Blog I’ve Been Served With Divorce Papers – What’s Next?

I’ve Been Served With Divorce Papers – What’s Next?

Finding yourself suddenly served with divorce papers can be an unpleasant shock under the best of circumstances and a traumatic surprise in the worst-case scenarios. It is important not to panic, and you don’t make the mistake of ignoring the proceedings. Failing to act, or acting irrationally, can cost you dearly. Knowing what to do when you’ve been served with divorce papers can help you avoid stressful situations.

What’s In the Divorce Documentation?

At the time, the divorce documentation you’ve just received may seem like nothing more than a stack of paperwork that is effectively destroying the world as you knew it. In reality, the divorce documentation includes vital details pertaining to the legal challenges you now face. 

Divorce paperwork will include the name of each party involved in the divorce, the date and location the marriage took place at, the names of any children under the age of 18, and an acknowledgment that at least one of the parties has lived in North Carolina for at least six months prior to the filing date. 

It will also include the formal “complaint”, notarized verification that the complaint is legitimate, civil summons that identify the spouse you are summoning to court, and a legal judgment.

Claims In Divorce Paperwork

It is important to make note of any claims that are being made within the divorce documentation that could impact your life after the divorce has been granted by the courts. These claims could include child support, spousal support (alimony), custody/visitation arrangements, property division, and anything associated with the dissolution of the marriage. 

You may need to challenge these claims in court later before the divorce is formally granted. Failing to challenge these claims could lead to you being legally obligated to make payments to your former spouse for an indeterminate amount of time.

Stay Calm

After you have received the divorce documentation and gone through it to review all of the claims being made, it is extremely important to remain calm. This might be easier said than done, but it is in your best interest to try to keep a clear head. Getting angry and acting on that anger could damage your case and do you a great deal of harm in the long run. 

Avoid responding angrily at your former spouse, going to their home, visiting their place of employment, calling them, or sending text messages or emails. Do your best to stay calm and avoid lashing out at your spouse in any way, as it can negatively affect you down the road in the divorce proceedings.

Organize Your Paperwork

After you are served with divorce papers, you typically have just thirty days to respond. You will need to organize all relevant documentation and paperwork as soon as possible, and consider immediately having a consultation with a family law attorney.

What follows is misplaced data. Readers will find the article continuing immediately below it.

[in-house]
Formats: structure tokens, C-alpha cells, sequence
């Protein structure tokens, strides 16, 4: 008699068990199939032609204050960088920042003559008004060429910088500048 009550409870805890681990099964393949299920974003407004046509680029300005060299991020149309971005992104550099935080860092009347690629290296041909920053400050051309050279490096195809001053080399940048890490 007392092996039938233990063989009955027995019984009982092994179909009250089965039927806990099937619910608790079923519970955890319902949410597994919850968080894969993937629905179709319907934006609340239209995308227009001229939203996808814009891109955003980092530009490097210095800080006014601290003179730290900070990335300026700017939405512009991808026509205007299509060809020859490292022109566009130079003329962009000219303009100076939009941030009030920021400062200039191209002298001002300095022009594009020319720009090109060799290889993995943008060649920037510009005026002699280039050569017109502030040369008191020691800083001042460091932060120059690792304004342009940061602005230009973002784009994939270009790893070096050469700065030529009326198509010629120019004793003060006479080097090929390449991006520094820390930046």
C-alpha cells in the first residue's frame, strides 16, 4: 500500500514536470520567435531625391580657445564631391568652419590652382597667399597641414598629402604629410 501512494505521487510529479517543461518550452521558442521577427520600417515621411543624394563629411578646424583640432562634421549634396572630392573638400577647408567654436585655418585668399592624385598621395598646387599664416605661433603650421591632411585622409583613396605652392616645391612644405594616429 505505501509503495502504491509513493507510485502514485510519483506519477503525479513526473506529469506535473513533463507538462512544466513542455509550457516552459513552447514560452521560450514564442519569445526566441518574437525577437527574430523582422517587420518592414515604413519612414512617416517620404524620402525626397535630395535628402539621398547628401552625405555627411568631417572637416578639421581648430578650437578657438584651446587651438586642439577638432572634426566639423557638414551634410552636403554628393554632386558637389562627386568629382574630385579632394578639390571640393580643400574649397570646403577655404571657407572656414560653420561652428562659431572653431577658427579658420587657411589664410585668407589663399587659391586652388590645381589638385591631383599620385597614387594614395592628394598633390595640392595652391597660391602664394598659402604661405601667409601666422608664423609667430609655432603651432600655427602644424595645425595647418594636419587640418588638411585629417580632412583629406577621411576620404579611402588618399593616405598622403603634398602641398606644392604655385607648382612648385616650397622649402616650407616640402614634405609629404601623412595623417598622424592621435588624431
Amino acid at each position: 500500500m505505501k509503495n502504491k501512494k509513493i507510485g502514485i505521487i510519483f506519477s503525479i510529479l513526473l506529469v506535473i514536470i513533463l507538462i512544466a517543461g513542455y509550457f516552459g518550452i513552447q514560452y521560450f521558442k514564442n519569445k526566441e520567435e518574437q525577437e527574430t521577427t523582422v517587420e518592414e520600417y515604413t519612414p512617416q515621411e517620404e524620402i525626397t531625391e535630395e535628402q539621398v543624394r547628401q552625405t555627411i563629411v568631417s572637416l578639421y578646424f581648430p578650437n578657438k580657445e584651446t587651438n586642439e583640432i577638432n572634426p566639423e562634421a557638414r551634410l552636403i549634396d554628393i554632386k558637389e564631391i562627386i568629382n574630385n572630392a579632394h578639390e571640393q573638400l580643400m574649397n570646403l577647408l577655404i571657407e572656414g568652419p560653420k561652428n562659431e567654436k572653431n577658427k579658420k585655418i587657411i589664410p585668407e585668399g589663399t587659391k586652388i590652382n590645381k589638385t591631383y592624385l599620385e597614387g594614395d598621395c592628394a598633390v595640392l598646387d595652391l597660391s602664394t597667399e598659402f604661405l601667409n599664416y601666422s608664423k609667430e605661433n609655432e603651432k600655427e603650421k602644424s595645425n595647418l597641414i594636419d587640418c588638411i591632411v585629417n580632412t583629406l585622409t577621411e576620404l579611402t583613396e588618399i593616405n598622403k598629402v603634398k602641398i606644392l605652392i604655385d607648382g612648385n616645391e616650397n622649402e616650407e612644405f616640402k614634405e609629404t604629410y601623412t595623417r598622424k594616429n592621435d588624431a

Staying organized will help you when the time comes to appear in court or provide guidance should you need to ask for an extension. Ultimately, being organized can make a stressful situation easier to manage.

How Long Will Everything Take?

After being served with divorce papers and getting over the initial shock that being served has caused, you may find yourself wondering how long the entire divorce process will take. Currently, you are given thirty days to respond after being served before a hearing is scheduled. Your attorney may also want to file counterclaims in your case.

After the hearing is scheduled, if you are not contesting the divorce, then the divorce can be granted immediately following that hearing, but a schedule will also be set up for the handling of the other claims in your case.

What If I Don’t Agree?

A contested divorce means you do not agree to your spouse’s grounds for divorce and do not want the marriage to come to an end. In some states, contesting a divorce can significantly slow the divorce process. In North Carolina, contesting a divorce does not stall or delay the process in any significant way. 

This means that even if you do not agree with the divorce and seek to contest it, the divorce proceedings can continue and the divorce will eventually be granted. The other claims pending in your case will also be resolved by agreement, or by a court hearing.

Contact Our Carteret County Divorce Attorneys

It’s important to have an experienced family law attorney by your side through the process to help protect your rights, and your family. The team at Schulz Stephenson Law has the experience to help you navigate your divorce case, including a resolution of all claims that have been filed in your case.

Call us today or fill out our online form to schedule a consultation today!

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